Objective. Because the survival rate has increased for extremely low birth weight neonates, many have raised the concern that the rate of developmental disability among survivors will also increase. To address this concern, we analyzed changes over time in survival and major neurosensory impairment in a sample of extremely low birth weight infants born between July 1, 1979, and June 30, 1994.
Methods. The study sample included 513 infants with birth weights of 501 to 800 g who were cared for in either of the two neonatal intensive care units that serve a 17-county region in northwest North Carolina and who were born to mothers residing in that region. At 1 year of age (corrected for gestation), survivors were examined by a pediatrician and were tested using the Bayley Scales of Infant Development. Major neurosensory impairment was defined as cerebral palsy, a Bayley Mental Developmental Index <68, or blindness. A total of 209/216 (97%) of survivors were examined at 1 year of age. Epoch of birth was defined as follows: epoch 1, July 1, 1979 to June 30, 1984; epoch 2, July 1, 1984 to June 30, 1989; and epoch 3, July 1, 1989 to June 30, 1994.
Results. Survival rates for epochs 1, 2, and 3 were, respectively, 24/120 (20%), 63/175 (36%), and 129/218 (59%). In contrast, the proportions with a major neurosensory impairment did not increase over time; rates for successive epochs were 6/24 (25%), 17/61 (28%), and 26/124 (21%). Rates of cerebral palsy were 3/24 (13%), 12/61 (20%), and 9/124 (7%); rates of delayed mental development were 4/24 (17%), 12/61 (20%), and 17/124 (14%); and rates of blindness were 2/24 (8%), 0/62, and 5/124 (4%), respectively.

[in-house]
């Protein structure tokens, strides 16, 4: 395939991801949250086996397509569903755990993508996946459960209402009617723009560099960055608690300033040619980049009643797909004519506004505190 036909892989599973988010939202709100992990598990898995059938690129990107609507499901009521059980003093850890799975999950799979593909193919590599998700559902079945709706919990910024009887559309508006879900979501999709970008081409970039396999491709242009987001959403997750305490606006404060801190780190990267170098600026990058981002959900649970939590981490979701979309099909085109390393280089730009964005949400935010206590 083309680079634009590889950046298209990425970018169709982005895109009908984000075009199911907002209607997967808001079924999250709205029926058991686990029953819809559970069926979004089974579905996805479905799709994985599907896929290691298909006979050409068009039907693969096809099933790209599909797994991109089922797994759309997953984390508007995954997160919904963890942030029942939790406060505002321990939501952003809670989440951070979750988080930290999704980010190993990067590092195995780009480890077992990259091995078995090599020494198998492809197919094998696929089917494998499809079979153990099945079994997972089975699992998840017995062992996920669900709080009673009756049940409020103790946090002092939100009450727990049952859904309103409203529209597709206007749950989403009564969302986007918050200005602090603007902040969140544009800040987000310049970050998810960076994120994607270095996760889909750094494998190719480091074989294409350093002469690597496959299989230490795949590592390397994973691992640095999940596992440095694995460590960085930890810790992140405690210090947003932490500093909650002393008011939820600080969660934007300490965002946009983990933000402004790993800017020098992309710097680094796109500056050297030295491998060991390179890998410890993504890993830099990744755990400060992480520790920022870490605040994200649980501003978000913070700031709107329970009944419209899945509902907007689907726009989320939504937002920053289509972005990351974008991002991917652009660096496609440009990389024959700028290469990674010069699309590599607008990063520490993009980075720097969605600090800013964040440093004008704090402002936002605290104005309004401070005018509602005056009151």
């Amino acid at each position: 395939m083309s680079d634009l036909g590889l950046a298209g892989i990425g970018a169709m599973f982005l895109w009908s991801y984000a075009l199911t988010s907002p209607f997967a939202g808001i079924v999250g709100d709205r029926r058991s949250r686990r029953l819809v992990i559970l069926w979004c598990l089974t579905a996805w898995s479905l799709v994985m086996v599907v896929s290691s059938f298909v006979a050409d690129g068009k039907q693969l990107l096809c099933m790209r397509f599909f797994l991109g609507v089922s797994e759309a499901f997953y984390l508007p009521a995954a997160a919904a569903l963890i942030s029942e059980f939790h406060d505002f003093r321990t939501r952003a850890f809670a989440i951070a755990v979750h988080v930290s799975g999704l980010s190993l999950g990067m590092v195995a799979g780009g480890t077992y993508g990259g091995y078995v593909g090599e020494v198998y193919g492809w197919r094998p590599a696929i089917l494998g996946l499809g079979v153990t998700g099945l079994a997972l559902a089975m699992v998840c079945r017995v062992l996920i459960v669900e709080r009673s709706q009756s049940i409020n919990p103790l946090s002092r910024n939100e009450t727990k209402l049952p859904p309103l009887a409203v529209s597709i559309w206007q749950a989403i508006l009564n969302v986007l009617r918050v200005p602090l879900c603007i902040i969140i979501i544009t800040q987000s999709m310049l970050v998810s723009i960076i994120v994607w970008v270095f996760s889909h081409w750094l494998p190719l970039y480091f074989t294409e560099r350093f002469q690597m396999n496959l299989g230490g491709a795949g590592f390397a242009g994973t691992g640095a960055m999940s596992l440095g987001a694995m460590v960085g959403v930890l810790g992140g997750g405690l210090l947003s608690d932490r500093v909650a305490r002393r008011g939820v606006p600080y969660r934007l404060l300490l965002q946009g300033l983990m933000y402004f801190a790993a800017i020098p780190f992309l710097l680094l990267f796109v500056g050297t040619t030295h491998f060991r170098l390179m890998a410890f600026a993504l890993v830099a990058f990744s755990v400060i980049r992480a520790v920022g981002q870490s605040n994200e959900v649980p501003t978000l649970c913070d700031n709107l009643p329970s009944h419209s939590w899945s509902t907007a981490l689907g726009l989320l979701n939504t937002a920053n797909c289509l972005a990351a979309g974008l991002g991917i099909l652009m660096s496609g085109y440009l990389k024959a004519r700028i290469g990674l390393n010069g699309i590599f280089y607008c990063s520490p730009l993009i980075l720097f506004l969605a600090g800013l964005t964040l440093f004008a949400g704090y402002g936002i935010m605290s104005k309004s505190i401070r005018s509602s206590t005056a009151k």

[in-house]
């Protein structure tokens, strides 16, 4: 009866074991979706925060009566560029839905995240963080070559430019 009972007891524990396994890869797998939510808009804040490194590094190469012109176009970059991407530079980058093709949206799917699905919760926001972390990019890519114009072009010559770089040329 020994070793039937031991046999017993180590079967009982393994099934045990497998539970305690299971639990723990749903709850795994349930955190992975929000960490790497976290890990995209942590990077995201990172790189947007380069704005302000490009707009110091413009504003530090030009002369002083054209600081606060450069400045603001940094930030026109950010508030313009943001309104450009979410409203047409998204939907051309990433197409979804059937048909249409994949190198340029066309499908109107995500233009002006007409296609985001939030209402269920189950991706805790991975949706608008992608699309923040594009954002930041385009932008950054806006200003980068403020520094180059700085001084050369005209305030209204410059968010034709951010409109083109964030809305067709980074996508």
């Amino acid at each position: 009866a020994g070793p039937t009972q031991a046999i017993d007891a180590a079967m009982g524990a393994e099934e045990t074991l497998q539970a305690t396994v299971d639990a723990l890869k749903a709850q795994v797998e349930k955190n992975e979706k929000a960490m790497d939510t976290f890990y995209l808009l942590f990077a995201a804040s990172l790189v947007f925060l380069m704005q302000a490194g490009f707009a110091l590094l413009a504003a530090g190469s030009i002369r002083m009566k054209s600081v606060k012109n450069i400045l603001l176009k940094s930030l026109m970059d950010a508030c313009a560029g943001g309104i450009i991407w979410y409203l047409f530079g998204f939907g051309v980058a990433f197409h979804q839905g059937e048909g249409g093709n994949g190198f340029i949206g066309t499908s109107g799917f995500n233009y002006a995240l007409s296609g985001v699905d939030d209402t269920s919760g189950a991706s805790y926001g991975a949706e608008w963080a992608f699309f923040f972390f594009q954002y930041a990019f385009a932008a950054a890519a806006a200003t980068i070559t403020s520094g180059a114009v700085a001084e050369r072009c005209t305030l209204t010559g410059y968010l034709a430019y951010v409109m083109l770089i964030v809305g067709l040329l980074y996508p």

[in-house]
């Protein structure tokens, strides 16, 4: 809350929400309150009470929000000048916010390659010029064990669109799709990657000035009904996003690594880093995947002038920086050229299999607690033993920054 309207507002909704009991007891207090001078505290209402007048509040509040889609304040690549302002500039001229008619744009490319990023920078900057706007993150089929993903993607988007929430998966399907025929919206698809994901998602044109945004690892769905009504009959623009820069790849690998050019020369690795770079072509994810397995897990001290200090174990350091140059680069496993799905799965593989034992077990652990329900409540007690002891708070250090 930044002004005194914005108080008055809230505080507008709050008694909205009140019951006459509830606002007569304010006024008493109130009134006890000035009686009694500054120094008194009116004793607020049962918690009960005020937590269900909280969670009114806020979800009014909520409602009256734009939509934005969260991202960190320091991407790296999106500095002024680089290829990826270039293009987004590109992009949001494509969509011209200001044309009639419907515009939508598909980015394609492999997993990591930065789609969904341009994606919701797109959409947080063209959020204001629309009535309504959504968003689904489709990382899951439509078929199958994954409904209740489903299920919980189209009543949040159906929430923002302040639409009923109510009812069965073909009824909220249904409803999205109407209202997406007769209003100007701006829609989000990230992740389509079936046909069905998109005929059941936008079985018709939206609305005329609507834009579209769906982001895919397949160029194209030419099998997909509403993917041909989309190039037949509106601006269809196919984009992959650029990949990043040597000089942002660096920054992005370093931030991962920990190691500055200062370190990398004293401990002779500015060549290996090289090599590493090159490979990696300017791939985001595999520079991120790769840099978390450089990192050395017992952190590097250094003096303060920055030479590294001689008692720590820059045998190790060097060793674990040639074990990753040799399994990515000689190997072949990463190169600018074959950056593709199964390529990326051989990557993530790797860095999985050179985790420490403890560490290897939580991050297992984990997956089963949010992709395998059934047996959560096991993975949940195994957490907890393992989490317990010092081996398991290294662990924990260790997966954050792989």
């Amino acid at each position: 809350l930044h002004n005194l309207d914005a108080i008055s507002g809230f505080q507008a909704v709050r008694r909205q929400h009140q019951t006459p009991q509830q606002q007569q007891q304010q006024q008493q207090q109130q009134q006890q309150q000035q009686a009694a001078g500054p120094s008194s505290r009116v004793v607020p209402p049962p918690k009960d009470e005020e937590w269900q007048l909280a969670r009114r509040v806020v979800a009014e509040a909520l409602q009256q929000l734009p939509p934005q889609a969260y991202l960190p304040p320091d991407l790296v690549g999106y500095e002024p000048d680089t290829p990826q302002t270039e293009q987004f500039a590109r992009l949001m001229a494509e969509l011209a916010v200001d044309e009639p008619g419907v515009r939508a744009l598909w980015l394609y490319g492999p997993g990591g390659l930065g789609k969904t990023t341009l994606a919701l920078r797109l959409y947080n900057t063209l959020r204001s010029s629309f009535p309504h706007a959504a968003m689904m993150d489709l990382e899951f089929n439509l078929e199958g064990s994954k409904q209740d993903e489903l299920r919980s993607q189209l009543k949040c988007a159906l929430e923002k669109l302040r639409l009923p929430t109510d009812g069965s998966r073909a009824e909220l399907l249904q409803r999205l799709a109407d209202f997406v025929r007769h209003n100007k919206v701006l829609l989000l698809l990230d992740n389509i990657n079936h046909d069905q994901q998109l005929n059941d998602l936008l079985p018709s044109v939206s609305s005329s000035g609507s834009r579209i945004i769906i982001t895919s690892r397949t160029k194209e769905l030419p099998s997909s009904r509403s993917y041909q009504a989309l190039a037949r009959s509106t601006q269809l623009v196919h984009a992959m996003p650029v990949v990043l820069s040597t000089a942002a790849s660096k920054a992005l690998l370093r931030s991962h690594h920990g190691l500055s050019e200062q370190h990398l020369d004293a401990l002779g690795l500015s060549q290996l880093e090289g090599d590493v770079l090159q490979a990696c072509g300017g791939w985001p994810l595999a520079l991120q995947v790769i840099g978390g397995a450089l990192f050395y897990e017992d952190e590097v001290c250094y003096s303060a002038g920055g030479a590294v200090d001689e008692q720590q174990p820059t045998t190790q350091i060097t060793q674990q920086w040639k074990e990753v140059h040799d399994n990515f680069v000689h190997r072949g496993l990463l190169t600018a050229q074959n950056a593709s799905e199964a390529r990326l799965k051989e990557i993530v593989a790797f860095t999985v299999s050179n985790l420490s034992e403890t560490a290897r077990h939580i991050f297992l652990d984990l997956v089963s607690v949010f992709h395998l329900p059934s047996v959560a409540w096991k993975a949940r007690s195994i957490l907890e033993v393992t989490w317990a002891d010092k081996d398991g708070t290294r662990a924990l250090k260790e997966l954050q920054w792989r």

Conclusions. This analysis suggests that the increasing survival of extremely low birth weight neonates since the late 1970s has not resulted in an increased rate of major developmental problems identifiable at 1 year of age.
Numerous studies have indicated that during the 1980s, the survival probability increased for extremely low birth weight (ELBW) neonates.1-5 The relative contribution to the increasing survival of antenatal steroids, a more aggressive standardized approach to delivery room resuscitation of extremely premature infants, surfactant replacement, dexamethasone treatment for ventilator dependency, and other interventions is unknown. The risk of major neurosensory impairments among surviving ELBW infants has been found to be stable1-4 or decreasing across time.5 Despite these reassuring reports, concern remains that as the survival rate of ELBW continues to increase, rates of morbidity also will increase.6-9 In this study, we address this concern by examining secular trends in survival and major developmental disability during the 15 years between July 1, 1979, and June 30, 1994.